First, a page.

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PastVision+: Thermovisual Inference of Recent Medicine Intake by Detecting Heated Objects and Cooled Lips
Halmstad University, School of Information Technology, Halmstad Embedded and Intelligent Systems Research (EIS), CAISR - Center for Applied Intelligent Systems Research.ORCID iD: 0000-0002-4998-1685
Halmstad University, School of Information Technology, Halmstad Embedded and Intelligent Systems Research (EIS), CAISR - Center for Applied Intelligent Systems Research.ORCID iD: 0000-0002-4929-1262
2017 (English)In: Frontiers in Robotics and AI, E-ISSN 2296-9144, Vol. 4, article id 61Article in journal (Refereed) Published
Abstract [en]

This article addresses the problem of how a robot can infer what a person has done recently, with a focus on checking oral medicine intake in dementia patients. We present PastVision+, an approach showing how thermovisual cues in objects and humans can be leveraged to infer recent unobserved human-object interactions. Our expectation is that this approach can provide enhanced speed and robustness compared to existing methods, because our approach can draw inferences from single images without needing to wait to observe ongoing actions and can deal with short-lasting occlusions; when combined, we expect a potential improvement in accuracy due to the extra information from knowing what a person has recently done. To evaluate our approach, we obtained some data in which an experimenter touched medicine packages and a glass of water to simulate intake of oral medicine, for a challenging scenario in which some touches were conducted in front of a warm background. Results were promising, with a detection accuracy of touched objects of 50% at the 15 s mark and 0% at the 60 s mark, and a detection accuracy of cooled lips of about 100 and 60% at the 15 s mark for cold and tepid water, respectively. Furthermore, we conducted a follow-up check for another challenging scenario in which some participants pretended to take medicine or otherwise touched a medicine package: accuracies of inferring object touches, mouth touches, and actions were 72.2, 80.3, and 58.3% initially, and 50.0, 81.7, and 50.0% at the 15 s mark, with a rate of 89.0% for person identification. The results suggested some areas in which further improvements would be possible, toward facilitating robot inference of human actions, in the context of medicine intake monitoring.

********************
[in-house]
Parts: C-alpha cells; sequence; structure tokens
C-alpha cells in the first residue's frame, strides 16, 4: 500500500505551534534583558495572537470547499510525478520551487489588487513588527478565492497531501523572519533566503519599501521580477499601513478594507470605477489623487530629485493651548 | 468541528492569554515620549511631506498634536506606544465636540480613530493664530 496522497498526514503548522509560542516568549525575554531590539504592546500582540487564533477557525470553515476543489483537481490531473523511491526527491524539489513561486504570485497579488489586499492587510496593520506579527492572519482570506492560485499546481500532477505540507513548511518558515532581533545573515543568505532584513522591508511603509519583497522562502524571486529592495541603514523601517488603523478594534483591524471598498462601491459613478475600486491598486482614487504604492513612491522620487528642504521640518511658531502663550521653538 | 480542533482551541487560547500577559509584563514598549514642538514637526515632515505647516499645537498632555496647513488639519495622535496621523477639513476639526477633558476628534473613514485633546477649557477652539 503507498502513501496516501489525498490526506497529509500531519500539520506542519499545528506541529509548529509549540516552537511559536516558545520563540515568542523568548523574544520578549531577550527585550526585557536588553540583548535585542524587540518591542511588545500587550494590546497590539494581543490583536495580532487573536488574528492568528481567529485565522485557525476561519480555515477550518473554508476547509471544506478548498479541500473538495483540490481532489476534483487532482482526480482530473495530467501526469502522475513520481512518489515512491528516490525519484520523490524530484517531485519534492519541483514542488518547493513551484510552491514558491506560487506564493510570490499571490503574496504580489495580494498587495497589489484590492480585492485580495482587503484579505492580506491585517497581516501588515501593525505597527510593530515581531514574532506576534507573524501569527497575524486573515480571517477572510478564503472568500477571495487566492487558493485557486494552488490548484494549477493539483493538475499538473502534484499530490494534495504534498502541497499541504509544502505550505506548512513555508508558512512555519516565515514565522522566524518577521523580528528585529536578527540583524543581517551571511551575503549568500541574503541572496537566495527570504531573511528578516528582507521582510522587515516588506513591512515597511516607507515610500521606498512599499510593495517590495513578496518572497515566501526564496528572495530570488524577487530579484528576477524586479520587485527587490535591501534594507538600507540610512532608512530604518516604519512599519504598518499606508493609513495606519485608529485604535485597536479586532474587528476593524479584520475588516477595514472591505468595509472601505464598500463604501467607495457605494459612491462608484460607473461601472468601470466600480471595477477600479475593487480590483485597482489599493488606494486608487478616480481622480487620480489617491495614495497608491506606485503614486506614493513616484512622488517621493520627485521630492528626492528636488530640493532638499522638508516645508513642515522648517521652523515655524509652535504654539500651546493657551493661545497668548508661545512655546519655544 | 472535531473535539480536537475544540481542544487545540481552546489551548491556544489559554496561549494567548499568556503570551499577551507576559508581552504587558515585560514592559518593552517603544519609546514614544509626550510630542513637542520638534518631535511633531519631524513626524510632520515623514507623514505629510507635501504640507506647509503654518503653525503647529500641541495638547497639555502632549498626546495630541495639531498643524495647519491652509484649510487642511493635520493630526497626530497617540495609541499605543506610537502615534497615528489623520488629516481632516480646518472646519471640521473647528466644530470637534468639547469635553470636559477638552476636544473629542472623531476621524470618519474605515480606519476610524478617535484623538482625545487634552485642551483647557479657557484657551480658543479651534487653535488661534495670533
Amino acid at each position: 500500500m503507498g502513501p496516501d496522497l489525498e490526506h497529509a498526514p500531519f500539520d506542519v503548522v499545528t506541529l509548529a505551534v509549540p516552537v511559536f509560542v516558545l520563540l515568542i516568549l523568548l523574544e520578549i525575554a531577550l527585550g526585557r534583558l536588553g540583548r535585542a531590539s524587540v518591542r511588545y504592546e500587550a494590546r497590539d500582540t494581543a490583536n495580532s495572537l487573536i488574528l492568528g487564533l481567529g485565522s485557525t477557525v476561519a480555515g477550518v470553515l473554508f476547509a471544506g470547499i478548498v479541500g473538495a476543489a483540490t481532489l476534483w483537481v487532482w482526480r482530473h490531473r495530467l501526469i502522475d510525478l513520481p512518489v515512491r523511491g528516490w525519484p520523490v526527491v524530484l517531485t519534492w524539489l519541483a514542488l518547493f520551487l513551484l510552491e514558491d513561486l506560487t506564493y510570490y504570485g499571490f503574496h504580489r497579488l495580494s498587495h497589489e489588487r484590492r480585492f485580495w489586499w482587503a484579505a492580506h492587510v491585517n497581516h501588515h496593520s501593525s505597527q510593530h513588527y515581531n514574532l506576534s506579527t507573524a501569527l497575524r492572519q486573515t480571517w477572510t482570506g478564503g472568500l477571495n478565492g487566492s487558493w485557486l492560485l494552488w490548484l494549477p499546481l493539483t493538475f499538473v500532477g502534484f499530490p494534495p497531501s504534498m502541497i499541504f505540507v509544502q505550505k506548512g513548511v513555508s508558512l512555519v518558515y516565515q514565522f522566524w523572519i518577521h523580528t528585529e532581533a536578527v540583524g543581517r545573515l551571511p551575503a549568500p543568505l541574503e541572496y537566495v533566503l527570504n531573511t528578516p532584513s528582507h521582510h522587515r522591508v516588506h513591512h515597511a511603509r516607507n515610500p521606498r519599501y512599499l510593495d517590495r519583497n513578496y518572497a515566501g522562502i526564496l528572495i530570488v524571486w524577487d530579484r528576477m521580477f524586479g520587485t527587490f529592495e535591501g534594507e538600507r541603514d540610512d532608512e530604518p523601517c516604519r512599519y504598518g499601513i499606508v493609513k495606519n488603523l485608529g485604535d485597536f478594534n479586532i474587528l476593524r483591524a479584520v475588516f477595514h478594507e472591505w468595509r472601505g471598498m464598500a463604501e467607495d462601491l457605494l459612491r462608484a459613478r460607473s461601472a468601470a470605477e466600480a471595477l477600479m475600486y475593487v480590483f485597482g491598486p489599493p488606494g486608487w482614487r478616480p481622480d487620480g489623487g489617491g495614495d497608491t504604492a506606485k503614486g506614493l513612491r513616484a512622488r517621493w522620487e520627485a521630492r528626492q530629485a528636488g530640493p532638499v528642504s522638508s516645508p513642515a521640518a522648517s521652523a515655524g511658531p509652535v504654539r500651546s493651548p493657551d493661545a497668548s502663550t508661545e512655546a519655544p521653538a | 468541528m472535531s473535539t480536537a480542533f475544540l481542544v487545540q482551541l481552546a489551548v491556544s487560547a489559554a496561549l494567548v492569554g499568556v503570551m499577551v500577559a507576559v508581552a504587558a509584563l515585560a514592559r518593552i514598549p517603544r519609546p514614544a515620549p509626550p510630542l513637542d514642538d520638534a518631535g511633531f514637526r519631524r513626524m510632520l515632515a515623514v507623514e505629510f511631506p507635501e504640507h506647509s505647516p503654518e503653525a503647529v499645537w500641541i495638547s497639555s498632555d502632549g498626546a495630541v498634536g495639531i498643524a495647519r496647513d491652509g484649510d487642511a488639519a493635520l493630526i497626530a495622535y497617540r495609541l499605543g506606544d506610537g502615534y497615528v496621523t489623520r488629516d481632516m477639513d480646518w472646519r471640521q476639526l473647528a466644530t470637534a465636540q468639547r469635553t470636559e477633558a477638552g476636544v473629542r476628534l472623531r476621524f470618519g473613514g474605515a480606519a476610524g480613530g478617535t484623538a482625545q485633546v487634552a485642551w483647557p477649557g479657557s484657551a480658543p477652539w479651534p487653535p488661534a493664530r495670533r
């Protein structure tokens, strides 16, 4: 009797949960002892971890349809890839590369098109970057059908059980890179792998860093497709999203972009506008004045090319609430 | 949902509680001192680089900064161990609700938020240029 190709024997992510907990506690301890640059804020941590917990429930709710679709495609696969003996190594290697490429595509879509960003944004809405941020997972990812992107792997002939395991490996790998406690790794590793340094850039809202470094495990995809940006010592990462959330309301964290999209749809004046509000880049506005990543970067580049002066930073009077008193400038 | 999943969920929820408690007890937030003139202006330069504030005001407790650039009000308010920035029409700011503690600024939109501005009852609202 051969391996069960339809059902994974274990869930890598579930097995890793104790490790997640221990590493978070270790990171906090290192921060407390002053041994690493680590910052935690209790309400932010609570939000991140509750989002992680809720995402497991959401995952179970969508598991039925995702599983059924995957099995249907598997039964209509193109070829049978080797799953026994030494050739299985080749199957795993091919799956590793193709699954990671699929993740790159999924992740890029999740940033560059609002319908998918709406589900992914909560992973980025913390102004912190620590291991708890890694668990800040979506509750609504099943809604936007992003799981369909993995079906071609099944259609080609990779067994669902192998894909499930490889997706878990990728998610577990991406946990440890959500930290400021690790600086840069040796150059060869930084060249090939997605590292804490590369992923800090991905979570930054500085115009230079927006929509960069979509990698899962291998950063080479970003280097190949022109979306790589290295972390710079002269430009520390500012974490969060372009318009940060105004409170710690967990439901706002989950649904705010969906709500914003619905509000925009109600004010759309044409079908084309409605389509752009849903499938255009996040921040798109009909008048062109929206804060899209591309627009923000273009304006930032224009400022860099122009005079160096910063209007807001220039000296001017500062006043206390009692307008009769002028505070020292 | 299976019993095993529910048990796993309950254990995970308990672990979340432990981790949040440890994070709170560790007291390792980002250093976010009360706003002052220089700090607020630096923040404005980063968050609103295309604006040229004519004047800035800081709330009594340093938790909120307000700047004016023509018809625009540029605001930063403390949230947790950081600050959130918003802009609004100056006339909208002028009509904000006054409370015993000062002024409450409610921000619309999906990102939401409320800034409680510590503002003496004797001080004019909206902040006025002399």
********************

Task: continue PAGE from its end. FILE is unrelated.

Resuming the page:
Place, publisher, year, edition, pages
Lausanne: Frontiers Media S.A., 2017. Vol. 4, article id 61
Keywords [en]
thermovisual inference, touch detection, medicine intake, action recognition, monitoring, near past inference
National Category
Computer Vision and Robotics (Autonomous Systems)
Identifiers
URN: urn:nbn:se:hh:diva-35592DOI: 10.3389/frobt.2017.00061ISI: 000415716600001OAI: oai:DiVA.org:hh-35592DiVA, id: diva2:1162903
Available from: 2017-12-05 Created: 2017-12-05 Last updated: 2018-01-13Bibliographically approved

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